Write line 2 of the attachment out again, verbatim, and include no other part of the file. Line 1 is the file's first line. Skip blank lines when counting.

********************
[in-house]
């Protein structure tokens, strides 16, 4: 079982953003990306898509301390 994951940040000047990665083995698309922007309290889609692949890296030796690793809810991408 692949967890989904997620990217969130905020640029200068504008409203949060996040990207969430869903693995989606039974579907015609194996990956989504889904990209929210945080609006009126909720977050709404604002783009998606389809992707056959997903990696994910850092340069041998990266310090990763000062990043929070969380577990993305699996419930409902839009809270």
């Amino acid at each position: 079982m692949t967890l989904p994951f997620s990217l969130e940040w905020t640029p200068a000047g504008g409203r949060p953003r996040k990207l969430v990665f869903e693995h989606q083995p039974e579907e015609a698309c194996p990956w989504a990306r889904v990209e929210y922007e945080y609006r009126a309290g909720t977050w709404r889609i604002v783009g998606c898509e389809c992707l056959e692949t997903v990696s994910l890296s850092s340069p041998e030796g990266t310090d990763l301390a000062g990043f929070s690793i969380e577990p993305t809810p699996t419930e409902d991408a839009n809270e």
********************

């Protein structure tokens, strides 16, 4: 079982953003990306898509301390 994951940040000047990665083995698309922007309290889609692949890296030796690793809810991408 692949967890989904997620990217969130905020640029200068504008409203949060996040990207969430869903693995989606039974579907015609194996990956989504889904990209929210945080609006009126909720977050709404604002783009998606389809992707056959997903990696994910850092340069041998990266310090990763000062990043929070969380577990993305699996419930409902839009809270």